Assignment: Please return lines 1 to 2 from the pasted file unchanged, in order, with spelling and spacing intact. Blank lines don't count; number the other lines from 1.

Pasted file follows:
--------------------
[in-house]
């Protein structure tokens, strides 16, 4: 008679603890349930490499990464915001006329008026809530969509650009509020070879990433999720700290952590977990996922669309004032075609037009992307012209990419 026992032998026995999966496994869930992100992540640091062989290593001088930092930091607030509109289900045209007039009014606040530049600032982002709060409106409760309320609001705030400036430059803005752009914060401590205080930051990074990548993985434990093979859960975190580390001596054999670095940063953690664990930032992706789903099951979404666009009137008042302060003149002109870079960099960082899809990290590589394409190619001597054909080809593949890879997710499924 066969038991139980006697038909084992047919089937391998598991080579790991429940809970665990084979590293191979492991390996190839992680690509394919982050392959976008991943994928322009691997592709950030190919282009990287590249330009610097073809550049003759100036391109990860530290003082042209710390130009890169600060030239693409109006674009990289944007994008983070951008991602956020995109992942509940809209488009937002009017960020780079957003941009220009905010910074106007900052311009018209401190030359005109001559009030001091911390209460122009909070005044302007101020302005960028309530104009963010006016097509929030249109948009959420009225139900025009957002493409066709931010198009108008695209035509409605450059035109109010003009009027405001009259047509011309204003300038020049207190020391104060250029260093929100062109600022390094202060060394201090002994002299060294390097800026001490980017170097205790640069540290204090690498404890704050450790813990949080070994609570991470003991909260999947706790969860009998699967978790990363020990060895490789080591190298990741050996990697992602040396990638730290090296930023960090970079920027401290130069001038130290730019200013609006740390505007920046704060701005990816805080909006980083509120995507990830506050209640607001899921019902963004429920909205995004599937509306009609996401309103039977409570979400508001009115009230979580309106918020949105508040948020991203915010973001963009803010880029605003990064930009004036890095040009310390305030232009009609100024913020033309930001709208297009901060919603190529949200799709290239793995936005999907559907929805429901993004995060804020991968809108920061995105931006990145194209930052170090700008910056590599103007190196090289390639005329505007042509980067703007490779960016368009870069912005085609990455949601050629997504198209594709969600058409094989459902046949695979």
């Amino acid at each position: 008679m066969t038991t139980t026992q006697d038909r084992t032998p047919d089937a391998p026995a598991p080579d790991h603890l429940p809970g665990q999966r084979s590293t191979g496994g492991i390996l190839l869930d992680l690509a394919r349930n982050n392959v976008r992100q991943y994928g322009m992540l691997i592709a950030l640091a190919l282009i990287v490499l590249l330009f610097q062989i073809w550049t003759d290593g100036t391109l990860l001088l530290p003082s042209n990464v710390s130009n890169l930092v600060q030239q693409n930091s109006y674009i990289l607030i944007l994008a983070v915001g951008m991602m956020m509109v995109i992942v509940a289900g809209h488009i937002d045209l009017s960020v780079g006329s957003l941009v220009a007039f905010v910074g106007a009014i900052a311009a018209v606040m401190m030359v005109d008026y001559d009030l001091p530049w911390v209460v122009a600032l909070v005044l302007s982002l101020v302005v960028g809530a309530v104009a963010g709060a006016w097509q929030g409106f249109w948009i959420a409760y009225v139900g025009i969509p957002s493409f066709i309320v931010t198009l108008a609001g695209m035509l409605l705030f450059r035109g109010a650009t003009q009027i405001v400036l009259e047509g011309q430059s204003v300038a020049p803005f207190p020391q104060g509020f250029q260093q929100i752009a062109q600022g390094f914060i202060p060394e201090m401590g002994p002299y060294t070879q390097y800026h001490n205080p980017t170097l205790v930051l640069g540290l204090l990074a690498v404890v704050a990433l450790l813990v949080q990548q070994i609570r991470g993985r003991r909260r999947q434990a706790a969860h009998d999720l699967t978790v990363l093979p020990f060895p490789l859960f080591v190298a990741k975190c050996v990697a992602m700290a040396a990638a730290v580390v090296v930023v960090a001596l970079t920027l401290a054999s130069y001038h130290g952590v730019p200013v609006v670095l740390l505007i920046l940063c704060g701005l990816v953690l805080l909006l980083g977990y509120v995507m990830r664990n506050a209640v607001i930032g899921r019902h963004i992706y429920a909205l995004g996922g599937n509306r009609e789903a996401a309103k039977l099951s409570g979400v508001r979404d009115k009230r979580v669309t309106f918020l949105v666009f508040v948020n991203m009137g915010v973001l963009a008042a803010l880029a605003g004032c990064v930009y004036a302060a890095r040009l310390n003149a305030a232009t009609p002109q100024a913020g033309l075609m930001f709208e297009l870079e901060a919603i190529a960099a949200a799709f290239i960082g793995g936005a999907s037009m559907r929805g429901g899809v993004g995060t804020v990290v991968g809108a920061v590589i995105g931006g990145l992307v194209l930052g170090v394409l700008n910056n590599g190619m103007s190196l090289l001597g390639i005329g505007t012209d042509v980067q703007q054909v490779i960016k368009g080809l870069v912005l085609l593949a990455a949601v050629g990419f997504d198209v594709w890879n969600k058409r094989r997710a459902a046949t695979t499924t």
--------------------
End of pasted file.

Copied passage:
[in-house]
């Protein structure tokens, strides 16, 4: 008679603890349930490499990464915001006329008026809530969509650009509020070879990433999720700290952590977990996922669309004032075609037009992307012209990419 026992032998026995999966496994869930992100992540640091062989290593001088930092930091607030509109289900045209007039009014606040530049600032982002709060409106409760309320609001705030400036430059803005752009914060401590205080930051990074990548993985434990093979859960975190580390001596054999670095940063953690664990930032992706789903099951979404666009009137008042302060003149002109870079960099960082899809990290590589394409190619001597054909080809593949890879997710499924 066969038991139980006697038909084992047919089937391998598991080579790991429940809970665990084979590293191979492991390996190839992680690509394919982050392959976008991943994928322009691997592709950030190919282009990287590249330009610097073809550049003759100036391109990860530290003082042209710390130009890169600060030239693409109006674009990289944007994008983070951008991602956020995109992942509940809209488009937002009017960020780079957003941009220009905010910074106007900052311009018209401190030359005109001559009030001091911390209460122009909070005044302007101020302005960028309530104009963010006016097509929030249109948009959420009225139900025009957002493409066709931010198009108008695209035509409605450059035109109010003009009027405001009259047509011309204003300038020049207190020391104060250029260093929100062109600022390094202060060394201090002994002299060294390097800026001490980017170097205790640069540290204090690498404890704050450790813990949080070994609570991470003991909260999947706790969860009998699967978790990363020990060895490789080591190298990741050996990697992602040396990638730290090296930023960090970079920027401290130069001038130290730019200013609006740390505007920046704060701005990816805080909006980083509120995507990830506050209640607001899921019902963004429920909205995004599937509306009609996401309103039977409570979400508001009115009230979580309106918020949105508040948020991203915010973001963009803010880029605003990064930009004036890095040009310390305030232009009609100024913020033309930001709208297009901060919603190529949200799709290239793995936005999907559907929805429901993004995060804020991968809108920061995105931006990145194209930052170090700008910056590599103007190196090289390639005329505007042509980067703007490779960016368009870069912005085609990455949601050629997504198209594709969600058409094989459902046949695979």